Honestly, I think that simply discarding the sacred images of another tradition is a bit disrespectful and extreme. If selling them doesn't feel right to you, the most respectful thing you could do is what Jetavan suggested: donate them to a nearby temple. After all, how would we feel if we knew that someone from another tradition was throwing Orthodox icons in the trash? Donating the statues to a temple would demonstrate respect for a tradition you once admired (or perhaps still do), and would remove what you deem to be a problem from your house. Everyone's happy!

You might be right there.
I could look around but there are not many temples in Denmark and it is not sure if I will even be able to find anybody who wants them, but of course i could try Smiley
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« Reply #12 on: August 07, 2011, 09:40:03 AM »

Honestly, I think that simply discarding the sacred images of another tradition is a bit disrespectful and extreme. If selling them doesn't feel right to you, the most respectful thing you could do is what Jetavan suggested: donate them to a nearby temple. After all, how would we feel if we knew that someone from another tradition was throwing Orthodox icons in the trash? Donating the statues to a temple would demonstrate respect for a tradition you once admired (or perhaps still do), and would remove what you deem to be a problem from your house. Everyone's happy!

You might be right there.
I could look around but there are not many temples in Denmark and it is not sure if I will even be able to find anybody who wants them, but of course i could try Smiley

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« Reply #13 on: August 07, 2011, 09:52:05 AM »

Honestly, I think that simply discarding the sacred images of another tradition is a bit disrespectful and extreme. If selling them doesn't feel right to you, the most respectful thing you could do is what Jetavan suggested: donate them to a nearby temple. After all, how would we feel if we knew that someone from another tradition was throwing Orthodox icons in the trash? Donating the statues to a temple would demonstrate respect for a tradition you once admired (or perhaps still do), and would remove what you deem to be a problem from your house. Everyone's happy!

You might be right there.
I could look around but there are not many temples in Denmark and it is not sure if I will even be able to find anybody who wants them, but of course i could try Smiley
A university with a history or religion department might be another option.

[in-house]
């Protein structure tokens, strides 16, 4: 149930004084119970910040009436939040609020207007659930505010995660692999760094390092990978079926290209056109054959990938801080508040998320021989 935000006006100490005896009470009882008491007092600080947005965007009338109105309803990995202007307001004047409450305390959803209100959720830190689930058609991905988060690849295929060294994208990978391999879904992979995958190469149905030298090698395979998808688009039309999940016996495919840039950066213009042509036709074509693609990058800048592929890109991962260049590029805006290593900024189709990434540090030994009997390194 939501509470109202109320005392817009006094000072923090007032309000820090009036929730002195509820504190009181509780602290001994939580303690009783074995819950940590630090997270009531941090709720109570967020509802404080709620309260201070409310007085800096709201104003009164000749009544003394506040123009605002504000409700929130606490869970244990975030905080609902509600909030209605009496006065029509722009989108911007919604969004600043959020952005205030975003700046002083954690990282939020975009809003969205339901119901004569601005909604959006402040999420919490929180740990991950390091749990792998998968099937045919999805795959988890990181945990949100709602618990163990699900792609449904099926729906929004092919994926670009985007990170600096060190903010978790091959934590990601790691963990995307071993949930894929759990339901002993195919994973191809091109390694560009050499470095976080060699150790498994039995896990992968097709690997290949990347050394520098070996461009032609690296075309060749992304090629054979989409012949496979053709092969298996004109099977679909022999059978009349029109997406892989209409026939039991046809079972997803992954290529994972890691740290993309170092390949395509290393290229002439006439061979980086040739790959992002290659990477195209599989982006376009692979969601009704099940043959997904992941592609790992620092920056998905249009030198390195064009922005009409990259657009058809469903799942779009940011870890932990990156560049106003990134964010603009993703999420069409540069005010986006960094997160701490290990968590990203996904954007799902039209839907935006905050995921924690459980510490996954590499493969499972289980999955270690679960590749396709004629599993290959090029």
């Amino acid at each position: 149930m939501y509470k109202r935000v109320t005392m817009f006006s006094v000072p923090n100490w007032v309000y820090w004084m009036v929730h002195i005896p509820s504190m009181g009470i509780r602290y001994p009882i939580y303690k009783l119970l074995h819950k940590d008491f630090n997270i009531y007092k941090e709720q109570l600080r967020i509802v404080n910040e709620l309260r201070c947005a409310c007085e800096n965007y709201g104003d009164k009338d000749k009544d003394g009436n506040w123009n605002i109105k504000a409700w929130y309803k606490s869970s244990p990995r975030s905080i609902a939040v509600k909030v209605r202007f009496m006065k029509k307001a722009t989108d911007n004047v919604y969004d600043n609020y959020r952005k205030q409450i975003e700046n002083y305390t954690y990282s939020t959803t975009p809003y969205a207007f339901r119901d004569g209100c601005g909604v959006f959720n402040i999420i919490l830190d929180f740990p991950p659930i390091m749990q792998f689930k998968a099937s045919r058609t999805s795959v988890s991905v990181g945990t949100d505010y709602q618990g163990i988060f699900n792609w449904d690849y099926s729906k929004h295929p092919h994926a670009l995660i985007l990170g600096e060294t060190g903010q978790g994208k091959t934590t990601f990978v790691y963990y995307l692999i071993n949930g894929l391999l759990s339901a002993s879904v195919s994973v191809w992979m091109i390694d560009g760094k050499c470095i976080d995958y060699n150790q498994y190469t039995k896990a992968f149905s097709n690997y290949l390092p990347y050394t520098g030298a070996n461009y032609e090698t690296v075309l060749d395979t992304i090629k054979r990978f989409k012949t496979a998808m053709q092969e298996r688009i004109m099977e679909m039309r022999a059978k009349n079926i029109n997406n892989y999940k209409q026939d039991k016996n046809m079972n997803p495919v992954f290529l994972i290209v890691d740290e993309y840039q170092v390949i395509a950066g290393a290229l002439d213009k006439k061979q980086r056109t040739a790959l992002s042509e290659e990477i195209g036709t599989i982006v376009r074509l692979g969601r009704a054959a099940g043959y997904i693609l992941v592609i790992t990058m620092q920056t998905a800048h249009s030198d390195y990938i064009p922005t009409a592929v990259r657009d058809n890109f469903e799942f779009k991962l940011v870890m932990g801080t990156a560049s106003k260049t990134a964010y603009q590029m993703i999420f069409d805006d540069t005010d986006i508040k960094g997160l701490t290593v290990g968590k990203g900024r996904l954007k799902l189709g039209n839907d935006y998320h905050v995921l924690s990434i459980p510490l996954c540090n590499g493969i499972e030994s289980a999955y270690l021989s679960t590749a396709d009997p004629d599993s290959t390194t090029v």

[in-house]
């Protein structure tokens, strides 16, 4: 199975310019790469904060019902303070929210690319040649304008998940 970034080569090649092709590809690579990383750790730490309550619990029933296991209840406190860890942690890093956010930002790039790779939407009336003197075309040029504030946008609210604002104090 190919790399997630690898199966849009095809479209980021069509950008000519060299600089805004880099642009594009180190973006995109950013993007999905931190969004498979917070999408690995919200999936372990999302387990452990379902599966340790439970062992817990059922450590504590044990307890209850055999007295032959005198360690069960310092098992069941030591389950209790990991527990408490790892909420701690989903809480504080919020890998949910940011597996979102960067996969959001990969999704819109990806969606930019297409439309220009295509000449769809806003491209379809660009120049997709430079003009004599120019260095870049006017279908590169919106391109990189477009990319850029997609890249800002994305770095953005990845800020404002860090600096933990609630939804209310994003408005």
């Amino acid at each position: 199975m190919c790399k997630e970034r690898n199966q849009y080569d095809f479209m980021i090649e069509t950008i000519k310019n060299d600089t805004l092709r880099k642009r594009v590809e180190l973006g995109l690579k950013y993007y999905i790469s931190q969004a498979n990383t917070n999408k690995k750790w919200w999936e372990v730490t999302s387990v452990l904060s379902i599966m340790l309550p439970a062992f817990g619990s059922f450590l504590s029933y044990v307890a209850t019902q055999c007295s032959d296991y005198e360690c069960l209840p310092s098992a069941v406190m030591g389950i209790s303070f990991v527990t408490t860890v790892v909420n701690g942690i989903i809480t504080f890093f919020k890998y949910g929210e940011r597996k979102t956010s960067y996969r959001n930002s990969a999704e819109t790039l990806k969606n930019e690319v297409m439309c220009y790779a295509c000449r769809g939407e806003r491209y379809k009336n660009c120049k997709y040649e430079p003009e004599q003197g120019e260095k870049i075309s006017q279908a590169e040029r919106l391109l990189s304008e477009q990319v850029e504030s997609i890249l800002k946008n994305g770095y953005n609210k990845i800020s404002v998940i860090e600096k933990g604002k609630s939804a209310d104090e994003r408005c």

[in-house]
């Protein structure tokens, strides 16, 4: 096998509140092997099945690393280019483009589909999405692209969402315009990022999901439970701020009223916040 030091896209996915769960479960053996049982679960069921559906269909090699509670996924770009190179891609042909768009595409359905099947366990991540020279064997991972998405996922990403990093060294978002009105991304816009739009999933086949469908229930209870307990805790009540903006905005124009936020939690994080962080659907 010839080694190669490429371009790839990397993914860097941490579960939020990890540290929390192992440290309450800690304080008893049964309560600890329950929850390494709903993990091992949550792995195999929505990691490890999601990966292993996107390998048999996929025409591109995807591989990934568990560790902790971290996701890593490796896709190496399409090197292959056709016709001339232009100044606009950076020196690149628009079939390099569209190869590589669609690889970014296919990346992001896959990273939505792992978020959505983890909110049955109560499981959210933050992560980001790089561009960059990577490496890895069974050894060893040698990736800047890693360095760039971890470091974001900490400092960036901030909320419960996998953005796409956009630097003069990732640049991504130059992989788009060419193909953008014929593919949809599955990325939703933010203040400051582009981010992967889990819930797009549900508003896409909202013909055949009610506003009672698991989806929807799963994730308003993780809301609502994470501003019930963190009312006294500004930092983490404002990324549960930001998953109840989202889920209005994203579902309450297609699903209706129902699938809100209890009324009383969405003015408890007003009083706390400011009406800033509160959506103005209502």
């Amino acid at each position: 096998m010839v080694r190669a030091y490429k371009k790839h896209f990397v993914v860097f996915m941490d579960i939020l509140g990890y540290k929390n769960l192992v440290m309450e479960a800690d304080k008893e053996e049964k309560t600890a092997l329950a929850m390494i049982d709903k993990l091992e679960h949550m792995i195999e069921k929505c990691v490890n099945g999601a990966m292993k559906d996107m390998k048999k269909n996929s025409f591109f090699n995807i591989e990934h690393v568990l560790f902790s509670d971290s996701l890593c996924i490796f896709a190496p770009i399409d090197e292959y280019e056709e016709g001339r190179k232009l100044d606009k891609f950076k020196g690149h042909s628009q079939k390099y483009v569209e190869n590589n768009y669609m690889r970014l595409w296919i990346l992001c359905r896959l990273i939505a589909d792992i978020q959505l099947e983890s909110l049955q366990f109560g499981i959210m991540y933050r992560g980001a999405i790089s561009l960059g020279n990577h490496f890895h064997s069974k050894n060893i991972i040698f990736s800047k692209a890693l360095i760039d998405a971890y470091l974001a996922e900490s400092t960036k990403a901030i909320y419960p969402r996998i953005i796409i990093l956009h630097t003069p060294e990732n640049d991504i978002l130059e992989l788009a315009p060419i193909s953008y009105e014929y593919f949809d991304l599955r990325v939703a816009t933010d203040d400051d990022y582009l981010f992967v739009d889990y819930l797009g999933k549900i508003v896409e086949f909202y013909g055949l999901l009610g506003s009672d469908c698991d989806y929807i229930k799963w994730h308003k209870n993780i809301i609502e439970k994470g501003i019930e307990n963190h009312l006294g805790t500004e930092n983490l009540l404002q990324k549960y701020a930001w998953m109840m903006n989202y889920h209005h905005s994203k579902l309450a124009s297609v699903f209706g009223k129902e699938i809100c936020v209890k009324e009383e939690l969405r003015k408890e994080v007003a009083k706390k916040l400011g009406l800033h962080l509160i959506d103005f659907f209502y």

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« Reply #14 on: August 07, 2011, 10:02:22 AM »

Honestly, I think that simply discarding the sacred images of another tradition is a bit disrespectful and extreme. If selling them doesn't feel right to you, the most respectful thing you could do is what Jetavan suggested: donate them to a nearby temple. After all, how would we feel if we knew that someone from another tradition was throwing Orthodox icons in the trash? Donating the statues to a temple would demonstrate respect for a tradition you once admired (or perhaps still do), and would remove what you deem to be a problem from your house. Everyone's happy!

You might be right there.
I could look around but there are not many temples in Denmark and it is not sure if I will even be able to find anybody who wants them, but of course i could try Smiley
Thank you Smiley

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« Reply #15 on: August 07, 2011, 10:49:42 AM »

If you want to show respect for a religion that sends billion+ people to Hell, it is your option.

Bear in mind that there is particular judgmenet and last judgement. at particular judegement the everything to that point is judged. At last judgement everything to the end of the world is judged. So if you left a water well and people drink water after your death you become in better standing. If you wrote poetry against God and people lost belief while you are departed you get into worse standing. So giving these to a Budhist temple where sick angels are praised for how many years can make your situation worse. So trash is best option in my opinion. I do see that you may be attached of them and that they are a part of your life, anyhow for future I believe is best option. That remainds me of my yoga books that I need to trash.
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« Reply #16 on: August 07, 2011, 11:14:14 AM »

If you want to show respect for a religion that sends billion+ people to Hell, it is your option.

Bear in mind that there is particular judgmenet and last judgement. at particular judegement the everything to that point is judged. At last judgement everything to the end of the world is judged. So if you left a water well and people drink water after your death you become in better standing. If you wrote poetry against God and people lost belief while you are departed you get into worse standing. So giving these to a Budhist temple where sick angels are praised for how many years can make your situation worse. So trash is best option in my opinion. I do see that you may be attached of them and that they are a part of your life, anyhow for future I believe is best option. That remainds me of my yoga books that I need to trash.